37 months and counting and still thousands of Americans holding untold billions of dollars in frozen auction-rate securities await the return of THEIR money.
The question of whether the injustice of all that went on in the ARS scandal might ever truly see the light of day seems to have long since been dismissed. Regrettably that fact would seem to mitigate a full understanding of the ARS mess and minimize the lessons that may otherwise have been learned by future generations. What a shame!!
Despite these realities, the fight goes on supported by the billions of reasons that may appear to be frozen in those outstanding ARS but are very much alive.
What is new on the ARS front? Let’s navigate as Bloomberg recently highlighted, SEC Brief in Auction-Rate Case May Help Investors Suing Banks, Lawyer Says,
Auction-rate securities holders seeking to win back part of the $330 billion they’ve invested, may get help from a U.S. Securities and Exchange Commission legal brief supporting claims that Merrill Lynch & Co. rigged the moribund market, a lawyer involved in the case said.
More than a few ARS investors have shared with me that it was not just Merrill Lynch that may have been involved in rigging the ARS market. Dare I say, I believe that virtually each and every dealer involved in the ARS market likely rigged the auction process.
Merrill Lynch, now part of Bank of America Corp. (BAC), failed to adequately inform investors of its alleged role in “propping up” auctions, the SEC said in the brief, filed in the U.S. Court of Appeals for the Second Circuit in New York.
“We think the SEC has come down on the side of investors,” Jonathan Levine, a lawyer with Girard Gibbs in San Francisco, said in a telephone interview. His firm represents investors in the appeal.
SEC Chairman Mary Schapiro moved to reinvigorate the enforcement unit after President Barack Obama appointed her in January 2009. Investigations surged by 32 percent and the agency went to court seeking emergency orders four times as often as it did a year earlier, Enforcement Director Robert Khuzami said at a congressional hearing in May 2009.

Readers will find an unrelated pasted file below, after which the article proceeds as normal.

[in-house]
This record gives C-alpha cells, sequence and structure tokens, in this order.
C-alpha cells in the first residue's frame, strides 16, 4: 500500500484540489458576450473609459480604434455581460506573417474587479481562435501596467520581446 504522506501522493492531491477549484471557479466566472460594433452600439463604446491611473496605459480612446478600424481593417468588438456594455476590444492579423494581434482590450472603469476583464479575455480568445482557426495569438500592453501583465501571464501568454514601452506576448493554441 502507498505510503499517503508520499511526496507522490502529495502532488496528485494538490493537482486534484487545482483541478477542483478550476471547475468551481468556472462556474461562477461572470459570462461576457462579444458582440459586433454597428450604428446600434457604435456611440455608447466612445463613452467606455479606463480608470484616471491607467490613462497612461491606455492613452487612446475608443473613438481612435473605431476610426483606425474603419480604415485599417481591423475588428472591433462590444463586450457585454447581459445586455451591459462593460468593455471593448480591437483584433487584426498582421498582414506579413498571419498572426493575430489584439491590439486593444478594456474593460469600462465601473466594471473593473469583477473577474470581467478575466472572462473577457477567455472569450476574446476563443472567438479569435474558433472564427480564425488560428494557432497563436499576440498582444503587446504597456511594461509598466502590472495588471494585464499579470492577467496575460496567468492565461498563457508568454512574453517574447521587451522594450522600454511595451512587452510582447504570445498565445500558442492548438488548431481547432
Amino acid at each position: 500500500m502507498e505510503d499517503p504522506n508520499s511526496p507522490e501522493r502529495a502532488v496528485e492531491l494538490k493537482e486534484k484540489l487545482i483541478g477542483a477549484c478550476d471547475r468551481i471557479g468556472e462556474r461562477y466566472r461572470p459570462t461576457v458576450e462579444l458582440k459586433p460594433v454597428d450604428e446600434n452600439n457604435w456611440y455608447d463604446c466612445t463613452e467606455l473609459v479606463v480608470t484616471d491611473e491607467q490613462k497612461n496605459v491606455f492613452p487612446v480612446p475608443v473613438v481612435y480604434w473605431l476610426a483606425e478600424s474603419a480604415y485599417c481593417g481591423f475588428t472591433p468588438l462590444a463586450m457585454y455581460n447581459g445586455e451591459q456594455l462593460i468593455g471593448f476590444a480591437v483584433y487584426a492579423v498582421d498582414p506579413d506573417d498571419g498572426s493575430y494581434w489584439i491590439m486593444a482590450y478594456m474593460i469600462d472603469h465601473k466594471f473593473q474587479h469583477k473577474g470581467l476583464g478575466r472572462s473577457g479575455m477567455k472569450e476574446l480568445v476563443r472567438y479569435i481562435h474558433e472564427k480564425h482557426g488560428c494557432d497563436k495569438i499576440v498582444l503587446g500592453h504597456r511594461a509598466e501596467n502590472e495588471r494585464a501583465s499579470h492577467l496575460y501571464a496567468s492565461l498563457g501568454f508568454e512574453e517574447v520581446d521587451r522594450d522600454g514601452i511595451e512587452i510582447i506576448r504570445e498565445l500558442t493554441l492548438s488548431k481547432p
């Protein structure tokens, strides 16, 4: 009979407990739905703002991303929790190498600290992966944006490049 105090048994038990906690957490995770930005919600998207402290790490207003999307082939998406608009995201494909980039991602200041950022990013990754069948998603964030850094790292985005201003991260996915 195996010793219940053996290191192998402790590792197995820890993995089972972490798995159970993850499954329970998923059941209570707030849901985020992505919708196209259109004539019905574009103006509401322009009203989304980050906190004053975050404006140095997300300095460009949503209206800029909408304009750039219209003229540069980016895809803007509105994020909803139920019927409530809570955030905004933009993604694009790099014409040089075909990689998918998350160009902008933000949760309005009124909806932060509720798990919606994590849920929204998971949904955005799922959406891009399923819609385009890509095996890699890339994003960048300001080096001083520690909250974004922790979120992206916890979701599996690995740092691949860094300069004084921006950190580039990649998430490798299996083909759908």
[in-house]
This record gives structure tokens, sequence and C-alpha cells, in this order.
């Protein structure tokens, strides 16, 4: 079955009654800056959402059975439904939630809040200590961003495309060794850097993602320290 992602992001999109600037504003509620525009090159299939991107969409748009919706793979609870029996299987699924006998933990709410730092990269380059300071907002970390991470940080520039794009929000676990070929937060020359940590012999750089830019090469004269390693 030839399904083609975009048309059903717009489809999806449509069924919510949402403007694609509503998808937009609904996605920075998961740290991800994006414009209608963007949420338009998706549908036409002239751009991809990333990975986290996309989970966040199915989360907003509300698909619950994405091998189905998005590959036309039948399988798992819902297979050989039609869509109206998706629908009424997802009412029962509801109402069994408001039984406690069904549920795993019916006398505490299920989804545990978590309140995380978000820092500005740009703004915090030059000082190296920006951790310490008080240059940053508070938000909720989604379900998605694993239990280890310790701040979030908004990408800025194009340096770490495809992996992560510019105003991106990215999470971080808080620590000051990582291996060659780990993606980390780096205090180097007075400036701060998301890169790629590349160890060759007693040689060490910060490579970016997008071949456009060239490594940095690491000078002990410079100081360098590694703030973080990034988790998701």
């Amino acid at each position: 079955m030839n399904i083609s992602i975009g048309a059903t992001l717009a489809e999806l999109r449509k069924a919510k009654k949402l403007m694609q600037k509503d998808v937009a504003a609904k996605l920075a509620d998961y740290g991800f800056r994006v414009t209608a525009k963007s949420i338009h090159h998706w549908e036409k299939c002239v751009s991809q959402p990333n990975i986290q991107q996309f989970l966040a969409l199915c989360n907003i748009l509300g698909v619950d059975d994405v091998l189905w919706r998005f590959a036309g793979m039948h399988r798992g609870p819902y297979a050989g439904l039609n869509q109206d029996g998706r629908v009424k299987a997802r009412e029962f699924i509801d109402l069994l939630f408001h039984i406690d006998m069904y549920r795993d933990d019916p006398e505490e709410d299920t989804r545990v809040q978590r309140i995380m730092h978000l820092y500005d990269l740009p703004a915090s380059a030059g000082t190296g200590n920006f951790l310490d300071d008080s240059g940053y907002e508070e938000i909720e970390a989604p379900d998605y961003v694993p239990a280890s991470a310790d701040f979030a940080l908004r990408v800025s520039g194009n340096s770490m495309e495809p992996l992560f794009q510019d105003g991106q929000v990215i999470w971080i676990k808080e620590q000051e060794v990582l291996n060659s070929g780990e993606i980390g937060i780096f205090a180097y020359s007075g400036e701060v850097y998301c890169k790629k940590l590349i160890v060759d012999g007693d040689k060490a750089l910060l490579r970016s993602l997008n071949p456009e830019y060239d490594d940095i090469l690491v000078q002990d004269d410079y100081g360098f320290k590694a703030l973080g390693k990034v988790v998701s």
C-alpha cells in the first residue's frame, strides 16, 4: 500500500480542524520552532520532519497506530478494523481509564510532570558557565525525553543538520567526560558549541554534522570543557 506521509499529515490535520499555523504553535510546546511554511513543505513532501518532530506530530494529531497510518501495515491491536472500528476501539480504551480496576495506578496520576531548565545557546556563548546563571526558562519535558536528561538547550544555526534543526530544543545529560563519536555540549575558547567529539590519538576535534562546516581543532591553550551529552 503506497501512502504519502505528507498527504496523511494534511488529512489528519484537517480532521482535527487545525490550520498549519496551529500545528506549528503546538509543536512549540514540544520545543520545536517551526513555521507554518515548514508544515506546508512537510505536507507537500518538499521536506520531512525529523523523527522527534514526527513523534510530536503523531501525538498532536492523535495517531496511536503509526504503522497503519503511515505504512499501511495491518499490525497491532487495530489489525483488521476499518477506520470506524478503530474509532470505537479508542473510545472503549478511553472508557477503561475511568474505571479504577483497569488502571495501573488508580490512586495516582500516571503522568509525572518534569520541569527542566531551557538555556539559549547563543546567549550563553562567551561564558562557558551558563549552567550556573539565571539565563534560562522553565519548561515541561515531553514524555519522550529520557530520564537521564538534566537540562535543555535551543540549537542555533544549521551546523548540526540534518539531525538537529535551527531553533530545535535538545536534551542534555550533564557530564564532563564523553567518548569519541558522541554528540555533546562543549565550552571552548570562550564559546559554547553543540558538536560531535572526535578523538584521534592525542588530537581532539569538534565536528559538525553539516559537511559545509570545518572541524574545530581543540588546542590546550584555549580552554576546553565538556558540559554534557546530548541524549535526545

If the court agrees with the SEC’s argument, it may lead to the reversal of other dismissed auction-rate cases alleging brokers and dealers rigged the market, Levine said. “Now it depends on whether the court accepts the view of the SEC.”
Lawsuits by the agency and state regulators led to the return of at least $60 billion to individual investors. Other holders of the securities had their lawsuits dismissed. About $55 billion of the debt remains outstanding, the Municipal Securities Rulemaking Board said yesterday. Trading in the market has fallen about 59 percent, the industry regulator said.
To the best of my knowledge the total figure of outstanding ARS runs far higher than the $55 billion quoted here. I would believe this figure represents merely ARS backing municipal borrowings and not those funds borrowed by mutual funds or corporate entities.
After sanctioning Wall Street’s biggest dealers for manipulating the markets by using inside knowledge of bids to influence yields when they ran auctions in 2006, the agency let the practice continue as long as it was disclosed to investors.
I have not heard from even one ARS holder that he was ever informed of the practice used by dealers to prop the auctions. That disclosure would have highlighted that the ARS market did not have the supposed liquidity which dealers represented.
In February 2008, dealers, which had routinely bid to prevent auction failures, withdrew their capital and stopped bidding, leading to a market collapse that left investors with bonds they couldn’t sell and sticking some borrowers with high penalty rates, sometimes as much as 20 percent.
Merrill and the SEC reached a preliminary settlement in April 2008 that called for the firm to buy back $7 billion of the securities. The agency said at the time that the dealer had misrepresented them as “safe, highly liquid investments equivalent to money-market instruments and cash,” and that it didn’t make adequate disclosures to investors.
The SEC’s friend-of-the-court brief filed last month may affect the appeals panel, where the agency has “generally been fairly persuasive and deferred to,” said James Cox, a Duke University law professor in Durham, North Carolina. The agency’s argument may be persuasive if it provides sufficient analysis of the market and what should have been disclosed to investors so they’d understand how dependent it was on dealer participation.